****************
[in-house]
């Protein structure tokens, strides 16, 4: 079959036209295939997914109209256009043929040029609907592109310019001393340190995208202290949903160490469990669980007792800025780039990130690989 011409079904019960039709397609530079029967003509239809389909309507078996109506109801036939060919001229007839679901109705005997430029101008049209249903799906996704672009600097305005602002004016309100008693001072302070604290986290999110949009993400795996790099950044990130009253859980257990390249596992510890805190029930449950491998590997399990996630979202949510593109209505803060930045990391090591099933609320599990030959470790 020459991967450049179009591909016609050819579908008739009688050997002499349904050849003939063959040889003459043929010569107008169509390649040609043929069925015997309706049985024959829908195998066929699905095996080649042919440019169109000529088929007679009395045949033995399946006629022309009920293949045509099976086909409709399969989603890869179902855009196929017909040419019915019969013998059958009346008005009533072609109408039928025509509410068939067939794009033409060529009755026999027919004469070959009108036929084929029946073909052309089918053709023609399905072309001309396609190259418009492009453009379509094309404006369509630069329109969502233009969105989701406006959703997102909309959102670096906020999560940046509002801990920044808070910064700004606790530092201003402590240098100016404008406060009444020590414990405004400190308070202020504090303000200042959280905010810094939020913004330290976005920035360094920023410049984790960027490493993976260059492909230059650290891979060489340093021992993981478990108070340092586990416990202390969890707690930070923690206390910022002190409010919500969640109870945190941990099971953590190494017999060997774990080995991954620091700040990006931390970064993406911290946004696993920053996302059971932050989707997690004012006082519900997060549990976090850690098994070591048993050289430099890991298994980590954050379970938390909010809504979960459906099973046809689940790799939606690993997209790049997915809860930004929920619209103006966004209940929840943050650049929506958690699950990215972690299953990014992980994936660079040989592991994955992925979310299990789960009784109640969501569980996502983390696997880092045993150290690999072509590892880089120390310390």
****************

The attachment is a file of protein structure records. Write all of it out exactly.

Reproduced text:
[in-house]
């Protein structure tokens, strides 16, 4: 079959036209295939997914109209256009043929040029609907592109310019001393340190995208202290949903160490469990669980007792800025780039990130690989 011409079904019960039709397609530079029967003509239809389909309507078996109506109801036939060919001229007839679901109705005997430029101008049209249903799906996704672009600097305005602002004016309100008693001072302070604290986290999110949009993400795996790099950044990130009253859980257990390249596992510890805190029930449950491998590997399990996630979202949510593109209505803060930045990391090591099933609320599990030959470790 020459991967450049179009591909016609050819579908008739009688050997002499349904050849003939063959040889003459043929010569107008169509390649040609043929069925015997309706049985024959829908195998066929699905095996080649042919440019169109000529088929007679009395045949033995399946006629022309009920293949045509099976086909409709399969989603890869179902855009196929017909040419019915019969013998059958009346008005009533072609109408039928025509509410068939067939794009033409060529009755026999027919004469070959009108036929084929029946073909052309089918053709023609399905072309001309396609190259418009492009453009379509094309404006369509630069329109969502233009969105989701406006959703997102909309959102670096906020999560940046509002801990920044808070910064700004606790530092201003402590240098100016404008406060009444020590414990405004400190308070202020504090303000200042959280905010810094939020913004330290976005920035360094920023410049984790960027490493993976260059492909230059650290891979060489340093021992993981478990108070340092586990416990202390969890707690930070923690206390910022002190409010919500969640109870945190941990099971953590190494017999060997774990080995991954620091700040990006931390970064993406911290946004696993920053996302059971932050989707997690004012006082519900997060549990976090850690098994070591048993050289430099890991298994980590954050379970938390909010809504979960459906099973046809689940790799939606690993997209790049997915809860930004929920619209103006966004209940929840943050650049929506958690699950990215972690299953990014992980994936660079040989592991994955992925979310299990789960009784109640969501569980996502983390696997880092045993150290690999072509590892880089120390310390």